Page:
Brooklyn Park woman pleads guilty to defrauding Aetna Pharmaceutical by lzy18804


									                                                  United States Department of Justice
                                                      United States Attorney’s Office
                                                                 District of Minnesota

B. Todd Jones,
United States Attorney
David Anderson, Public Affairs Specialist
                                                        News Release
(612) 664-5684; cell: (612) 730-2251

Monday, Sept. 28, 2009

             Brooklyn Park woman pleads guilty to defrauding
                  Aetna Pharmaceutical out of $170,000
    A 37-year-old Brooklyn Park woman has pleaded guilty today to defrauding Aetna
Pharmaceutical out of $170,000.

     Sonia Reneada Clay pleaded guilty to one count of mail fraud for orchestrating a scheme to
defraud the health insurance company by repeatedly submitting phony direct member
prescription reimbursement claims. Clay entered her plea in St. Paul before United States
District Court Judge Richard Kyle. Clay was charged on Sept. 16.

    In the plea agreement, Clay admitted submitting claims that caused Aetna to issue her 41
checks totaling $170,000. For example, on April 10, 2007, she received a check in the amount of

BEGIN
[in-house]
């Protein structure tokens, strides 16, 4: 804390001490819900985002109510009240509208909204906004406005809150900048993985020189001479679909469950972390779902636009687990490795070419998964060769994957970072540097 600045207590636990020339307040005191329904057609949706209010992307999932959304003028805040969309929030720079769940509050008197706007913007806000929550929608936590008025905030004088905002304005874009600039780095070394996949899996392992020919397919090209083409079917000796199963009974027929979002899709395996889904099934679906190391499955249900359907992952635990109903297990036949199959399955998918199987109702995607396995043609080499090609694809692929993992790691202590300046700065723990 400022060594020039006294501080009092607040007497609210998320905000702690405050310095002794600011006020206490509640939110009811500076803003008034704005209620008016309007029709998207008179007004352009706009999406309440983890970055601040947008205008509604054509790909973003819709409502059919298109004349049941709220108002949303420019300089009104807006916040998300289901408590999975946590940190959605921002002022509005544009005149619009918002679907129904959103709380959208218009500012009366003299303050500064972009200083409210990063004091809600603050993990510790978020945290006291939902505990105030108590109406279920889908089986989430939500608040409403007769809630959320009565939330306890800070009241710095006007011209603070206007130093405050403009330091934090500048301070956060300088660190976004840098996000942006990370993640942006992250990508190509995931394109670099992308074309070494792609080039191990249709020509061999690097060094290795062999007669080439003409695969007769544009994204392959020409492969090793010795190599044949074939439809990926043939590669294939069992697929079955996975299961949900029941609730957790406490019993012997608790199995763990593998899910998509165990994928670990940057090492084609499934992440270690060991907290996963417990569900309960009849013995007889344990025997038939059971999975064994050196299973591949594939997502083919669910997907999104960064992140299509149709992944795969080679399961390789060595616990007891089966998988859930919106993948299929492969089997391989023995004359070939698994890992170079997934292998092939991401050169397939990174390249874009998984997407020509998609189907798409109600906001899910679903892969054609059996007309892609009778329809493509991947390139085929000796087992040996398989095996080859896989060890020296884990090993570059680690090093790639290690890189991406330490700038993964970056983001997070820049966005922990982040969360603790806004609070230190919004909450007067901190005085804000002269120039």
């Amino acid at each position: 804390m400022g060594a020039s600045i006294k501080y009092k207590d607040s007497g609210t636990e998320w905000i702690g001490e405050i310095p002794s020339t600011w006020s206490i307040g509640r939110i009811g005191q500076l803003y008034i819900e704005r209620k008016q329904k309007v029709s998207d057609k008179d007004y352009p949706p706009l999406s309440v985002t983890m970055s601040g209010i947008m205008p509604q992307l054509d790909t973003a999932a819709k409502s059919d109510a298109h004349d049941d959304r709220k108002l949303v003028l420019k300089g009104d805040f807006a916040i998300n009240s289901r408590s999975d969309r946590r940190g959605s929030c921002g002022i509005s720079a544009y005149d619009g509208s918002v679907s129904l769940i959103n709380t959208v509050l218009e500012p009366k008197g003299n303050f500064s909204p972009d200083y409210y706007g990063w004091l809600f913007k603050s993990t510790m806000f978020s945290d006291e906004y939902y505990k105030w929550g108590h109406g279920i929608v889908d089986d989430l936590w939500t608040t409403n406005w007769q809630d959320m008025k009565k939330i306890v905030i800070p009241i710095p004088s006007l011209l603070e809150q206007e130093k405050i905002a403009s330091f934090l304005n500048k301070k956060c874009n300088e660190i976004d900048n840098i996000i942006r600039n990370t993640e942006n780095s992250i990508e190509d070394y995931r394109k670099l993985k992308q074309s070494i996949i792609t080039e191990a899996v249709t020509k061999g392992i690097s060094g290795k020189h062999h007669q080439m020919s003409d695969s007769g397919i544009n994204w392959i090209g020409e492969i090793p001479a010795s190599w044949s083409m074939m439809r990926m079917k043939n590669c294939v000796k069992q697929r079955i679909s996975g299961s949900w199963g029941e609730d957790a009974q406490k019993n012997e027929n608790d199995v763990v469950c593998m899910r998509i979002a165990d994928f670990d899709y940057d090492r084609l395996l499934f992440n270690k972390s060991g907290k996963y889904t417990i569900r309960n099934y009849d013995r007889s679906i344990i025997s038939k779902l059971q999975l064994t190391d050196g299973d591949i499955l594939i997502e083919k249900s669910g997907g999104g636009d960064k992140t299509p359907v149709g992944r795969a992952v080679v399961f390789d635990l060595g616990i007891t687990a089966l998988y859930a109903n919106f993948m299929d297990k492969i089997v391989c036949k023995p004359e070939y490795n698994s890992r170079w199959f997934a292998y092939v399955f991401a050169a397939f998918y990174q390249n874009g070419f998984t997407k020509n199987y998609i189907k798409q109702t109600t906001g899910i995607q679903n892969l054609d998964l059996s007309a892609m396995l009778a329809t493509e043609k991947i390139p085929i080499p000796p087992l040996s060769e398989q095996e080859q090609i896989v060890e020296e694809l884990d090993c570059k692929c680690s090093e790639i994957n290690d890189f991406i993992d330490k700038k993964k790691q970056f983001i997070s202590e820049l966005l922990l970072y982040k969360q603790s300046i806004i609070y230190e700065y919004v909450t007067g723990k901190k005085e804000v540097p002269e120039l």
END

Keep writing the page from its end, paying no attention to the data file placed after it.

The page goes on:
$2,787 via the U.S. Mail. Clay’s scheme started on March 31, 2007, and ran through Oct. 24,

     Clay faces a potential maximum penalty of 20 years in prison for her crime. Judge Kyle will
determine her sentence at a future date. This case is the result of an investigation by the U.S.
Postal Inspection Service. It is being prosecuted by Assistant U.S. Attorney David M. Genrich.

     According to the Justice Department, health care fraud investigations have been growing
and, on May 20, the Department announced the formation of a senior-level task force to tackle
health care fraud throughout the country. The Health Care Fraud Prevention and Enforcement
Action Team (HEAT), represented by the departments of Justice and Health and Human
Services, looks at how to better share real-time intelligence data on health care fraud patterns
and practices as well as critical information about health care services, pharmaceuticals and
medical devices. In 2008, the Justice Department filed criminal charges in 502 health care fraud
cases involving 797 defendants.


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